One artist’s faux pas is another person’s masterpiece.
If you enjoy bright rich turquoise, feel happy in the presence of mustard yellow, and want the freedom to change your design in a flash, you may want to make your house a home with color blocking.
A Brief History of Color Blocking
The art of color blocking began when Piet Mondrain, a Dutch painter, started to create wall work in the 1920s. His trademark painting was made of oil on canvas and included geometric squares and rectangles. Some of the shapes were filled with colors (usually red, blue and yellow), while others were left blank.
After introducing this technique to French and American markets, color blocking, the art of putting contrasting colors together in patchwork, fashion, and interior design, became a hot trend.
Barbara Schirmeister is a modern day color expert who consults for companies like Hunter Douglas, a company that specializes in window treatments. She raves about color blocking, saying it “…adds movement, drama and the opportunity to surround yourself with more of the colors you enjoy. It lets you give a room not just personality, but your personality. It is one of the greatest gifts you can give yourself in your home.”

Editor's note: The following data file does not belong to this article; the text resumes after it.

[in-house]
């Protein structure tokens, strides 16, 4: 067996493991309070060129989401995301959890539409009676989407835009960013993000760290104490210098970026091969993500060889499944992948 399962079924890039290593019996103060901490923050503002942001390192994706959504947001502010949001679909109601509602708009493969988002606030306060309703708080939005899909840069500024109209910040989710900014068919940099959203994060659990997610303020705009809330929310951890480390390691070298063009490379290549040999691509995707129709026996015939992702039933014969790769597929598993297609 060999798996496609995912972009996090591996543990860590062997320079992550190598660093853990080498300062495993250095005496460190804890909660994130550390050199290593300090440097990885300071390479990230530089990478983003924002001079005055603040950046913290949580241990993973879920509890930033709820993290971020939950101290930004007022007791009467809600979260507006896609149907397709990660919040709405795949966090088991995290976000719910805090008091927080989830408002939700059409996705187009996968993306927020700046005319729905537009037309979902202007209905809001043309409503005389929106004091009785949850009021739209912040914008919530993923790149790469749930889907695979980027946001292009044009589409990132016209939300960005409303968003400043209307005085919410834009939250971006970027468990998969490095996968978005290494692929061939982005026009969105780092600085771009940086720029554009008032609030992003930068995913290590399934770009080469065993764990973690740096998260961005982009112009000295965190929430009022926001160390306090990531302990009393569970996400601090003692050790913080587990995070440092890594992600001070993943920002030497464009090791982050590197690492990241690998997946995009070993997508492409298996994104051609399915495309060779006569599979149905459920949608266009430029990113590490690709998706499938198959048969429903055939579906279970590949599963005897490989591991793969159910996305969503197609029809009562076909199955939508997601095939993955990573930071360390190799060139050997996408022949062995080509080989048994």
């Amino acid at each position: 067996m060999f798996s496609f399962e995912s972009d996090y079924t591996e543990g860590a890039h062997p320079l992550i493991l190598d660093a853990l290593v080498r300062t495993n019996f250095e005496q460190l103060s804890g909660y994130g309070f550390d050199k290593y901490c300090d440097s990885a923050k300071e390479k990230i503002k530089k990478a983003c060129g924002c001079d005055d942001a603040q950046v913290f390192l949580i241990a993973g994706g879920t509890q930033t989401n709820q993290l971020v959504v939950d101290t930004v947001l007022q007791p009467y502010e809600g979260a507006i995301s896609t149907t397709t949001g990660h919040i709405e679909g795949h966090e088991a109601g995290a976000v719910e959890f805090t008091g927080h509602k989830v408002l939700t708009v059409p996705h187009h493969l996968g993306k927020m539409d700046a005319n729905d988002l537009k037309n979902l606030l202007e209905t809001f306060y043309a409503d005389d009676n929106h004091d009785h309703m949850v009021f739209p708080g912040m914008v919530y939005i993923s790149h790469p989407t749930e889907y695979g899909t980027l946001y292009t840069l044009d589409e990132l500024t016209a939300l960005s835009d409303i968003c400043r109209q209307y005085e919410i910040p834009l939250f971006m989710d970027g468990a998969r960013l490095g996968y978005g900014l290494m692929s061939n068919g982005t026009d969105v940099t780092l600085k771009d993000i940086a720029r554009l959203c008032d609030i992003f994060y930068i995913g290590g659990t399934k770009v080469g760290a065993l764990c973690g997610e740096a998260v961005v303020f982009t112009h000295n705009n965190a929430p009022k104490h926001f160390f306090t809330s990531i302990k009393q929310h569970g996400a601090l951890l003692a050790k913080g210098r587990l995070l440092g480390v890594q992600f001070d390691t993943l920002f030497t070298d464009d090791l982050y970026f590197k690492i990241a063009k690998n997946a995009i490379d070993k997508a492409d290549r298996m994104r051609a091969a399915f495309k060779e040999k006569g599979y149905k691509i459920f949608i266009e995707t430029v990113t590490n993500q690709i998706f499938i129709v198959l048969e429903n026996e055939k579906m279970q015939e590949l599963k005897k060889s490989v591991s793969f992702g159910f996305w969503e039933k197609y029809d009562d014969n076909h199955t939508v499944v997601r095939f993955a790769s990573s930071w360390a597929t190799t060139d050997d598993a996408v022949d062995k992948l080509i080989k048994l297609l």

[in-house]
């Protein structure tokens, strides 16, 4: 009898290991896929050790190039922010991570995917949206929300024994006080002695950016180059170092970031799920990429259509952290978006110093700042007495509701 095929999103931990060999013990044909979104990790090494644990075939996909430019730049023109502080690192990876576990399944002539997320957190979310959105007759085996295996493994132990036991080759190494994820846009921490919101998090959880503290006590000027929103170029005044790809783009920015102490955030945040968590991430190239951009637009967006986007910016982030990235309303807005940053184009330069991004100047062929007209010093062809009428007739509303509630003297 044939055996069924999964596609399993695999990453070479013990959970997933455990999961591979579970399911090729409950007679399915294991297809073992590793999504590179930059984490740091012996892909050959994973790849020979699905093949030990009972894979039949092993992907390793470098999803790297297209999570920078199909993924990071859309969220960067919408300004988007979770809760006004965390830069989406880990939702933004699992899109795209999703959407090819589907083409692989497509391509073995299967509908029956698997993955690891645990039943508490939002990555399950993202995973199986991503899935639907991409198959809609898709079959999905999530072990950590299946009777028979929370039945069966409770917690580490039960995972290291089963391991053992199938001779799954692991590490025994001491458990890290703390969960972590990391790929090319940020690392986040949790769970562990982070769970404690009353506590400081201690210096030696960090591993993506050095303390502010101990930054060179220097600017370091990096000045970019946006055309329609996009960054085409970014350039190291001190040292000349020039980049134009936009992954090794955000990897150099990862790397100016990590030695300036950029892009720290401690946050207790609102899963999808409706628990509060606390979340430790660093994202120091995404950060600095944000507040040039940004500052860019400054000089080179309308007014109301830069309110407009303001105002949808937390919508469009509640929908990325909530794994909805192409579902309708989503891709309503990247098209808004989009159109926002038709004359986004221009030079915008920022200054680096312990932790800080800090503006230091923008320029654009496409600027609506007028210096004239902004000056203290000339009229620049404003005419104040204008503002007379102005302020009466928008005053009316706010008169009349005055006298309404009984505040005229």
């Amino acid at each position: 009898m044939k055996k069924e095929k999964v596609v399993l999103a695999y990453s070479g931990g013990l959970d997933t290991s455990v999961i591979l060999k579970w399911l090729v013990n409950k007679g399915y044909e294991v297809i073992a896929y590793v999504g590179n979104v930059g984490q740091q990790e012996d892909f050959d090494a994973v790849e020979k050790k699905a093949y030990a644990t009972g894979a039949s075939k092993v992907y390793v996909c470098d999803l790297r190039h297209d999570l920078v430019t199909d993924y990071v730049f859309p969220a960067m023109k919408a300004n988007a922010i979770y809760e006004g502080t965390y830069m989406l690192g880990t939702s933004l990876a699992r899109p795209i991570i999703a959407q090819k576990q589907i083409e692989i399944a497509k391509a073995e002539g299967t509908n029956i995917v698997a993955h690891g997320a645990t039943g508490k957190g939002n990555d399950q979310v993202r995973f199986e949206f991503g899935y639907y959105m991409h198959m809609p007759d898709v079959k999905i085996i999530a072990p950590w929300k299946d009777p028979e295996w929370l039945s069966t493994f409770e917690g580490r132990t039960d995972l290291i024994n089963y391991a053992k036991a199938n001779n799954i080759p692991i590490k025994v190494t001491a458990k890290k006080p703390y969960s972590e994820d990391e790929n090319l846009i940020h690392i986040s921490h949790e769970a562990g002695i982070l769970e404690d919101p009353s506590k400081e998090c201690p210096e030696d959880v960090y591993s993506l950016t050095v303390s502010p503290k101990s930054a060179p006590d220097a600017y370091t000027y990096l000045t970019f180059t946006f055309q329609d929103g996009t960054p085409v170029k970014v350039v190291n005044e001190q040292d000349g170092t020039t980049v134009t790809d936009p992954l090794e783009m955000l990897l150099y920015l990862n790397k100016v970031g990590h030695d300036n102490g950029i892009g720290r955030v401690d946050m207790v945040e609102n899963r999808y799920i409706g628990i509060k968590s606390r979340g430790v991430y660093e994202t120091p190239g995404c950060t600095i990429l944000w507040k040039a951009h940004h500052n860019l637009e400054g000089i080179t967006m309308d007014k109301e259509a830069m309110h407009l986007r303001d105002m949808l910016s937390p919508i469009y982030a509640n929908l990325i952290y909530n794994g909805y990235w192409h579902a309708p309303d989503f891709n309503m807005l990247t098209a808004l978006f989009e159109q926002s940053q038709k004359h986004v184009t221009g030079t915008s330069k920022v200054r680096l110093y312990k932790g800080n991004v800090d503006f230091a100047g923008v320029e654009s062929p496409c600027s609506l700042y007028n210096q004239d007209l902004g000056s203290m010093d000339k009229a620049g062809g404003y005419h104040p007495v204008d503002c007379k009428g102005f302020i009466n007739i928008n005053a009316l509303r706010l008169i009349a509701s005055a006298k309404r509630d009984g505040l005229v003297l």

Tips for Color Blocking Your Home
In a recent Marin News article, Schirmeister explains how to successfully incorporate color blocking into your home.
Choose a color theme – Before purchasing furniture, paint, and throw pillows, create a list of your favorite colors. Try not to consider what the shades will look like in your home. Simply identify which hues compliment your tastes and lifestyle. From there, choose three hues that go well together, even if they don’t flatter each other. As Schirmeister likes to say, “The colors have to get along ‘and be happy together.’”
Keep walls neutral – It is trendy to have accent walls inside your home. These walls have been painted vibrant colors that stand out from the other walls, which are kept neutral. Accent walls are perfectly acceptable and encouraged in color blocking schemes. But be sure to selectively choose which walls to paint. In rooms where you plan to use large colorful furniture, like a pink couch, it is wise to keep wall color neutral.
Stop while you’re ahead – Less is more when it comes to color blocking. To ensure you achieve the right balance, step back and take a good look at your masterpiece once and a while. Can you picture it featured in an edition of Real Simple magazine? Or does it seem a bit busy? One benefit of color blocking is that it is easy to move the colorful articles around so you can recreate your space in a flash.
Are you looking to liven up your home with a splash of color? Have you been thinking about what you can do to redecorate? Color blocking is good for projects of all sizes. Read the entire interview with Barbara Schirmeister to discover if this art trend is right for you.
Read more Segmation blog posts about designing a colorful home.
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